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Old May 19, 2009, 10:44 AM   #9
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Great shots of great trees Harriet.

We have got some of them in parks ... but I'll have to wait long before they become that majestic.

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Old May 19, 2009, 1:35 PM   #10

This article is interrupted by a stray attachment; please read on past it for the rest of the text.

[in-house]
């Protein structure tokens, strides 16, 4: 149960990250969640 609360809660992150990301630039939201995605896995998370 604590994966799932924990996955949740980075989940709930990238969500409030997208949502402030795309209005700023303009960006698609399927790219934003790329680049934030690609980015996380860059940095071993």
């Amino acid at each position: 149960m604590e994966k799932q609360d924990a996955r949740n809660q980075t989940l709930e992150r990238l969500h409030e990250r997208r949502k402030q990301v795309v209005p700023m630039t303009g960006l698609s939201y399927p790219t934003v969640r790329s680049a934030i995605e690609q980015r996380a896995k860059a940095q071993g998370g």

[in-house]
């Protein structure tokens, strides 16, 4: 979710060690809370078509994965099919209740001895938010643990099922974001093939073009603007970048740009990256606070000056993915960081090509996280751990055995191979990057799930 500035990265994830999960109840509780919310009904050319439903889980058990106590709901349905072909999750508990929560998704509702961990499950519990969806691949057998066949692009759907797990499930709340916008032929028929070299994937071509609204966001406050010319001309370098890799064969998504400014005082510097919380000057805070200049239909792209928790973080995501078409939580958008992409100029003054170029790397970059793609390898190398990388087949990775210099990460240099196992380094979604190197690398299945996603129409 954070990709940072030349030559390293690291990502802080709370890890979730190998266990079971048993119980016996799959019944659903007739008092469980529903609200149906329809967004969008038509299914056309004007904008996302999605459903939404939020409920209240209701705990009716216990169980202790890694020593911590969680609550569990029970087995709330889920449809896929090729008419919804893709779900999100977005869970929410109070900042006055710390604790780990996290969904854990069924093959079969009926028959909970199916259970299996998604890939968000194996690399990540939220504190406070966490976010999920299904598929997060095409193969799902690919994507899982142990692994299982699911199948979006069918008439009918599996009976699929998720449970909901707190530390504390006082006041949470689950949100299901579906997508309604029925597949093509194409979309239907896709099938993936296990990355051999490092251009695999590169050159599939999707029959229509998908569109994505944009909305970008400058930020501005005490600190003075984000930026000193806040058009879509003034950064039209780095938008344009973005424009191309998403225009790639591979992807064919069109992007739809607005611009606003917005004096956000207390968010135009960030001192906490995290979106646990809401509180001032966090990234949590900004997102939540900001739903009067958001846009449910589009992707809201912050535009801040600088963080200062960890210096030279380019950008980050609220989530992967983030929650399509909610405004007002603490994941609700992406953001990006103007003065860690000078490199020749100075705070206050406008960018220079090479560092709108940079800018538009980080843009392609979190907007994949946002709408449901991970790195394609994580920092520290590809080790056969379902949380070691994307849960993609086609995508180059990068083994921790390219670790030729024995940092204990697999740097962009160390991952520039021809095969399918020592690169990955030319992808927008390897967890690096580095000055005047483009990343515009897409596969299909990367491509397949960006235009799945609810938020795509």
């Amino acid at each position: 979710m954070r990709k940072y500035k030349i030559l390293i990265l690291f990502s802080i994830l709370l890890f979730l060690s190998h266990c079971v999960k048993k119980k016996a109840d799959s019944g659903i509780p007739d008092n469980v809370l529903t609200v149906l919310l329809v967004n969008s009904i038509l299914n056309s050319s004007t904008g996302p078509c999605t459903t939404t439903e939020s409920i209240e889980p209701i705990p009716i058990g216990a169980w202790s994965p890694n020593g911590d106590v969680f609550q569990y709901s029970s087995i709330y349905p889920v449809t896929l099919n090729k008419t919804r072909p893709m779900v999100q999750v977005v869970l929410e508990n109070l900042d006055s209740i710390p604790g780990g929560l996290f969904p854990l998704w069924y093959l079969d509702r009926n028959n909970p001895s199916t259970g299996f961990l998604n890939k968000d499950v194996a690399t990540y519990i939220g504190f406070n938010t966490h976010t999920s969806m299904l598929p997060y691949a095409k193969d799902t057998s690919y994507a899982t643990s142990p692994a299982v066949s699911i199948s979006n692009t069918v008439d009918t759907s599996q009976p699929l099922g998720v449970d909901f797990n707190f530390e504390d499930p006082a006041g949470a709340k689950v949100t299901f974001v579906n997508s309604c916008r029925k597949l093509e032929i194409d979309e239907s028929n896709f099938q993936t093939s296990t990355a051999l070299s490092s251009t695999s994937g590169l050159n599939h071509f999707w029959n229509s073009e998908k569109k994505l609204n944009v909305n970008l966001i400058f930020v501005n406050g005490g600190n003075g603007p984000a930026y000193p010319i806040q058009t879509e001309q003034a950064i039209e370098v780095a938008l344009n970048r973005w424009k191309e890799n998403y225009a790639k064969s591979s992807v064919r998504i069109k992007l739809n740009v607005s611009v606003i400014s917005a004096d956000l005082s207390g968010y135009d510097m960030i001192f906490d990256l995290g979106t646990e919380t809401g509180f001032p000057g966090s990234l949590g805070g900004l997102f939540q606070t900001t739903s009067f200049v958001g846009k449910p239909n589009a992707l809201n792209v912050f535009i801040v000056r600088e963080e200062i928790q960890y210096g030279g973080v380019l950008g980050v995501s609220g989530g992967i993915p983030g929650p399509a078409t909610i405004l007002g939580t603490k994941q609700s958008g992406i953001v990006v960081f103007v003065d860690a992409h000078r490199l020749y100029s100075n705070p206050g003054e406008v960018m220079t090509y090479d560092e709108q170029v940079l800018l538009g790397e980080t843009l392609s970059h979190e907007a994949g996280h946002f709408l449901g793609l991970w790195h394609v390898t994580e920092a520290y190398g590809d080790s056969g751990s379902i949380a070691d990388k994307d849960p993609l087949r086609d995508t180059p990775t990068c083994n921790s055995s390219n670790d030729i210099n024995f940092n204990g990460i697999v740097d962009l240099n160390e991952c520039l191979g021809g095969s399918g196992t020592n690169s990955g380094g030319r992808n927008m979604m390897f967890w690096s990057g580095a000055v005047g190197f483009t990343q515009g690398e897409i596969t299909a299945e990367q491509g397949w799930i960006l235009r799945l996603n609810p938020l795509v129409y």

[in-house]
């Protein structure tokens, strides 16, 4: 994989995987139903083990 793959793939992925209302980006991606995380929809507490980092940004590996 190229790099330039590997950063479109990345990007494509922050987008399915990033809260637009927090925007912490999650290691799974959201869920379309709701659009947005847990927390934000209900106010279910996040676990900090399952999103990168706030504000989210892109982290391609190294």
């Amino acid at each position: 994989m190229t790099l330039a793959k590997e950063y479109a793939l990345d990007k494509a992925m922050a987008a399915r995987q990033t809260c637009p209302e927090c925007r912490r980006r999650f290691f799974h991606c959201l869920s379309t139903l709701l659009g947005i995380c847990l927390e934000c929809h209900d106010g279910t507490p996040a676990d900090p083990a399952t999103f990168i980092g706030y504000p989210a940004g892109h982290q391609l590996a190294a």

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These trees are so large that it is really difficult to get a picture that captures the essence of their size when they are surrounded by so much other dense vegetation. Harriet has done well under those conditions. Although the age of the oldest of these living Sequoias is measured in hundreds of years, the species seems to have been unchanged for millions - they are true "living fossils" as specimens preserved in the old rocks appear to be identical (the same is true of the Coast Redwoods of the moist Pacific coastal forests). The Sequoias are what forest ecologists call fire pioneers, as they only seed after fires, when the ground is burned bare, which explains why in a grove of large trees there are few if any young ones - only second growth trees of other species. The secret of their longevity in spite of their dependence on fire is that the living bark is fairly fire resistant, and frequent fires burn off the accumulated leaf litter rapidly (fire suppression only makes the fires less frequent, hotter, and more damaging). The heartwood, however does burn, and some of the trees are more or less hollowed out as Harriet's pictures show, as these fires can smolder within the living trees for years once the protective bark has been breached in a hot fire. In the neighboring Kings Canyon National Park there are groves of younger Sequoias where they have seeded in after fires that have cleared the ground of other vegetation - Sequoia seedlings are not shade tolerant, and cannot grow beneath a canopy of taller trees.